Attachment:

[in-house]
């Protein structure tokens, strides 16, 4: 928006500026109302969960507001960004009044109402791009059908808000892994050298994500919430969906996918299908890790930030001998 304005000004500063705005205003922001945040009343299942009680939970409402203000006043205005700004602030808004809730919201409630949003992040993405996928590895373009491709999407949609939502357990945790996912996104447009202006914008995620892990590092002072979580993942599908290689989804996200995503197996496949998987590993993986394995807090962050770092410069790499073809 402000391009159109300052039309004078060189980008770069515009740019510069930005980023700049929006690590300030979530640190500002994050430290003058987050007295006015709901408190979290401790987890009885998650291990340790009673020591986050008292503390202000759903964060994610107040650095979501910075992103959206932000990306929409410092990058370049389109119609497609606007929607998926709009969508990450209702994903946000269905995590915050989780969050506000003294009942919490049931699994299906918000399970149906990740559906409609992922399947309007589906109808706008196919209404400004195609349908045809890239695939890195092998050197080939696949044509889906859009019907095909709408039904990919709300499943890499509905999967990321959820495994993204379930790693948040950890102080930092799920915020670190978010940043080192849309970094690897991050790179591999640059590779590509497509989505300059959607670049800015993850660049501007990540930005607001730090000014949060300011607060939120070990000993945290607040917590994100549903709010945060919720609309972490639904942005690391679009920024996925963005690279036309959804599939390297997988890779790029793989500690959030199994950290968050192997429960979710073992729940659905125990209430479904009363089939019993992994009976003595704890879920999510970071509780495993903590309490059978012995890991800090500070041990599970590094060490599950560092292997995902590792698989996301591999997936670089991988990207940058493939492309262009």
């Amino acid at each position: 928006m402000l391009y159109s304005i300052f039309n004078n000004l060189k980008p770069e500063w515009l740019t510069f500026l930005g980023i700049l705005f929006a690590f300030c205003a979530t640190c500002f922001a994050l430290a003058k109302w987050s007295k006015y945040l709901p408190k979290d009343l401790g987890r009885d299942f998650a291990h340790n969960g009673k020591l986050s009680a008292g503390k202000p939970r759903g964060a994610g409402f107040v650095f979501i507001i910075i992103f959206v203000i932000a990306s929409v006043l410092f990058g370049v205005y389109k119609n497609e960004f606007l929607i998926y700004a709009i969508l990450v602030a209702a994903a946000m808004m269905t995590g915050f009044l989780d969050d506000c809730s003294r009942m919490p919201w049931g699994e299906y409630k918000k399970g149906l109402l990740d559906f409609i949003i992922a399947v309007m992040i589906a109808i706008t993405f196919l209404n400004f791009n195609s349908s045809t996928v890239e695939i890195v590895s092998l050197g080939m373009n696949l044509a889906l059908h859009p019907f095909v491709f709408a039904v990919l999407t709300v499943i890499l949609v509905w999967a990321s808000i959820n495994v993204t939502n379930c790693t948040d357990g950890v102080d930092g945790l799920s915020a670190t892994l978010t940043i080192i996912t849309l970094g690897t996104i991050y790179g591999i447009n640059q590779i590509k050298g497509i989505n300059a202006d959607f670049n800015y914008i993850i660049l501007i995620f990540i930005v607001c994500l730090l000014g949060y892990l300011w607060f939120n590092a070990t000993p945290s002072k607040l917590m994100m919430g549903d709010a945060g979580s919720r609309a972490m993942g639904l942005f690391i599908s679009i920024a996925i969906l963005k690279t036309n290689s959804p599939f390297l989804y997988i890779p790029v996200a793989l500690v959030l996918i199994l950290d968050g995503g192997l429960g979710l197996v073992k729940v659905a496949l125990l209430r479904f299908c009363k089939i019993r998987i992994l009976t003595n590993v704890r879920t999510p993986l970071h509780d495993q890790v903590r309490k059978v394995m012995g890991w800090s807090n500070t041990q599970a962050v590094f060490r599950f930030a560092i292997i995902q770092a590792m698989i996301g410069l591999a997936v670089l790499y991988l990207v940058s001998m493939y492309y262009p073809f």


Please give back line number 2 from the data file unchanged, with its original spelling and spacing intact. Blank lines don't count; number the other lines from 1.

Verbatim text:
């Protein structure tokens, strides 16, 4: 928006500026109302969960507001960004009044109402791009059908808000892994050298994500919430969906996918299908890790930030001998 304005000004500063705005205003922001945040009343299942009680939970409402203000006043205005700004602030808004809730919201409630949003992040993405996928590895373009491709999407949609939502357990945790996912996104447009202006914008995620892990590092002072979580993942599908290689989804996200995503197996496949998987590993993986394995807090962050770092410069790499073809 402000391009159109300052039309004078060189980008770069515009740019510069930005980023700049929006690590300030979530640190500002994050430290003058987050007295006015709901408190979290401790987890009885998650291990340790009673020591986050008292503390202000759903964060994610107040650095979501910075992103959206932000990306929409410092990058370049389109119609497609606007929607998926709009969508990450209702994903946000269905995590915050989780969050506000003294009942919490049931699994299906918000399970149906990740559906409609992922399947309007589906109808706008196919209404400004195609349908045809890239695939890195092998050197080939696949044509889906859009019907095909709408039904990919709300499943890499509905999967990321959820495994993204379930790693948040950890102080930092799920915020670190978010940043080192849309970094690897991050790179591999640059590779590509497509989505300059959607670049800015993850660049501007990540930005607001730090000014949060300011607060939120070990000993945290607040917590994100549903709010945060919720609309972490639904942005690391679009920024996925963005690279036309959804599939390297997988890779790029793989500690959030199994950290968050192997429960979710073992729940659905125990209430479904009363089939019993992994009976003595704890879920999510970071509780495993903590309490059978012995890991800090500070041990599970590094060490599950560092292997995902590792698989996301591999997936670089991988990207940058493939492309262009």